The Freebird Times - Issue 2

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Breathing new life

into used toys

Social entrepreneur, Ekaterina

Kislova, has devised a clever way of

rehoming the toys that kids don’t play

with any more writes Olive Keogh.

Every home with children has one – a box of toys

the kids have outgrown. The toys are often still in

good condition and social entrepreneur, Ekaterina

Kislova, has developed a marketplace where they

can be rehomed called Appytoy.

Like many good business ideas, Appytoy was

developed from Kislova’s personal experience.

“I’m the proud step-mum of a 6 year old boy

and our house is full of toys,” she says. “We live

in an apartment block with many other young

families. Once, on my way home, I thought how

great it would be if we could make all the toys in

our apartments visible to each other. This way the

kids could give away the ones they don’t play with

anymore and get other ones. About the same time

I discovered the sharing economy and realised that

a sharing economy marketplace would be an ideal

solution for the problem I had identified.”

At the time Russian-born Kislova was studying for an

MSc in Business & Entrepreneurship at the Dublin

Institute of Technology and she took part in an

innovation module aimed at making students aware of

what makes a successful app. There was a competition

at the end of the module which Kislova won with an

early version of what has since become Appytoy.

Positive feedback encouraged her to transform

her idea from an academic project into a business

and she turned to her friends Cathal Murphy and

Evgeny Kazaev for help. Murphy is responsible for

the visual and UX aspects of the app while Kazaev

looked after the software development.

“I’ve always enjoyed travelling and taking on new

challenges. Whatever project I ever participated in


I made sure it would allow me to travel and learn

new stuff,” Kislova says. “In 2014 I decided to take

a year off work and go back to studying. I always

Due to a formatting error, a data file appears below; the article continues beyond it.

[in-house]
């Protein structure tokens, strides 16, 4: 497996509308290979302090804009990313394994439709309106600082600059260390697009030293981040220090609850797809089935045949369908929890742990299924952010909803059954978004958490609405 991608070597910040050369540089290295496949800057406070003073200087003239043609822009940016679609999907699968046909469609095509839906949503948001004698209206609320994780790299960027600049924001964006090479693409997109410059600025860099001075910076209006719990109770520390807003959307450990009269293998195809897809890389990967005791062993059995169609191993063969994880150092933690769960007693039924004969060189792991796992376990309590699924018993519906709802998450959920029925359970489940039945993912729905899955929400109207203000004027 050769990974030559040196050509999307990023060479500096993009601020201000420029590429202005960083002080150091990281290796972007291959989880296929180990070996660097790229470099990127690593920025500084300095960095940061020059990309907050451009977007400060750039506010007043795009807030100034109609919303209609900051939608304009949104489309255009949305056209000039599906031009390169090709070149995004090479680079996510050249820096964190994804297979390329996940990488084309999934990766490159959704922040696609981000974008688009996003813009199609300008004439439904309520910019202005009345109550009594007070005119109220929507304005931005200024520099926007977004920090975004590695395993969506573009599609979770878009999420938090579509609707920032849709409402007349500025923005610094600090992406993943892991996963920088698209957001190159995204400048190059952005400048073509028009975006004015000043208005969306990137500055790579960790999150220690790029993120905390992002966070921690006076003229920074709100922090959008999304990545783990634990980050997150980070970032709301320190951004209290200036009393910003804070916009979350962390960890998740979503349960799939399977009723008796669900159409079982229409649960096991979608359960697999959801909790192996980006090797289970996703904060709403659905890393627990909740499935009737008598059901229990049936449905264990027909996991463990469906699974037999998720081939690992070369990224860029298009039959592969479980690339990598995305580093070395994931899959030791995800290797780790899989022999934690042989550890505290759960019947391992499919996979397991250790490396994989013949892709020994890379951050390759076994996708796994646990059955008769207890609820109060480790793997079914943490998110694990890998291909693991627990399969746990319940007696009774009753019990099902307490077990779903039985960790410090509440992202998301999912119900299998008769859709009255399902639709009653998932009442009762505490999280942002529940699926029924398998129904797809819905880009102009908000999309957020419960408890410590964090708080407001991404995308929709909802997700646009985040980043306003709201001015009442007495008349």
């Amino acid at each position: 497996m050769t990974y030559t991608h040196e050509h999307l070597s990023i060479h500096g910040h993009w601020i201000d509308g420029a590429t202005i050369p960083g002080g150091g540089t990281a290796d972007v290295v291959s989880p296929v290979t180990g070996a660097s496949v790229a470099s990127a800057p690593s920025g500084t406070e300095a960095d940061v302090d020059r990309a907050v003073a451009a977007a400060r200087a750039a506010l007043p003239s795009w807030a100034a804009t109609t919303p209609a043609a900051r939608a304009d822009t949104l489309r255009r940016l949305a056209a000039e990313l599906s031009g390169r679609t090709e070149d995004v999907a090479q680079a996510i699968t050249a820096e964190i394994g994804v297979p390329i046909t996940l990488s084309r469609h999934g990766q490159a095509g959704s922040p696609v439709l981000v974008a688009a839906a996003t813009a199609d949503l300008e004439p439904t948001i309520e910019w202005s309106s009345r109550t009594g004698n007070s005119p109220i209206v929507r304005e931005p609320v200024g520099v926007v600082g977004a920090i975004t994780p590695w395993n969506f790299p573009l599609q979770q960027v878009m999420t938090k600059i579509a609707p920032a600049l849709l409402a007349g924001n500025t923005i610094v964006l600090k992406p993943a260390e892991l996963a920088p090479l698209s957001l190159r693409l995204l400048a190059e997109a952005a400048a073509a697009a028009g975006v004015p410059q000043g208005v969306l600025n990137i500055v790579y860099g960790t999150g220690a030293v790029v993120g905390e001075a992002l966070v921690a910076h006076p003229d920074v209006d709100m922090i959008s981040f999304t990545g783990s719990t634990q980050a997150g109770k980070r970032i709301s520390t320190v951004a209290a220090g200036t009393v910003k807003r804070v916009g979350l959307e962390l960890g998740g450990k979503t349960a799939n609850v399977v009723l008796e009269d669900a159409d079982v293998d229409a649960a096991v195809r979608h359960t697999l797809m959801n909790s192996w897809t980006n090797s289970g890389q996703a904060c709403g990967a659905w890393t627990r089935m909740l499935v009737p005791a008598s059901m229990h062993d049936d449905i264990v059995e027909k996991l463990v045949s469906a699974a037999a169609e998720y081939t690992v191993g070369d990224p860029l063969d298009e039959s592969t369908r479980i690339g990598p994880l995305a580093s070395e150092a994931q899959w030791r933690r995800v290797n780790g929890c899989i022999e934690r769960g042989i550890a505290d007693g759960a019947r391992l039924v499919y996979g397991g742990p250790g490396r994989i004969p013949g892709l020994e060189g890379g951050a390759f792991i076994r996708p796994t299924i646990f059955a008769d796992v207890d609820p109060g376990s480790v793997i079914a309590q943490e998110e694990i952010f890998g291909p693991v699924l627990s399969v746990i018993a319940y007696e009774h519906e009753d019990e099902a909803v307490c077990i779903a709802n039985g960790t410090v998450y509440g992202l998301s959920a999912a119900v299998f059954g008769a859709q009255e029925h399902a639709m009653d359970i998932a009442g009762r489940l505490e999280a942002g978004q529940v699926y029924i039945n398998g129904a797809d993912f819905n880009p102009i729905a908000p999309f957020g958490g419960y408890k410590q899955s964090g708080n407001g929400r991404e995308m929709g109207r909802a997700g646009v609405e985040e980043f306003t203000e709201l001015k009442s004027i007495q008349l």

wanted to study abroad so I searched for MSc

degrees in Europe. Dublin seemed like a perfect

destination. It was an English-speaking country, a

relatively small city (which I was delighted about

after spending all my life in Moscow, a huge and

hectic megapolis) and a start-up hub. I felt there

was an opportunity for me to grow professionally

and to achieve more compared to what my own

country could offer then. I was right. Ireland is a

great place for entrepreneurs but it is also one of

the most beautiful countries in the world, so I really

enjoy my life here.”

Appytoy is free to use and those with something to

give away earn points for their donation. Points can

then be exchanged for a listed game or toy. Those

who want “in” but don’t have anything to trade can

buy points. The service is aimed at 0-9 year olds.

The Appytoy website is already up and running and

the app will be launched shortly. “Not only does

Appytoy save pockets and clear space, it also teaches

children to re-use and recycle and gives them an

opportunity to meet new people and strengthen

local communities,” Kislova says.

As the app’s target audience are active on social

media it is being promoted primarily through

Facebook, Twitter and the company’s website and

blog. The company plans to expand into the UK

in mid-2018 and into the EU in 2019. Likely

business customers would include toy outlets

with surplus stock and crèches. Asked who the

company’s biggest competitors are Kislova says “the

attic and the bin.” Visit appytoy.com


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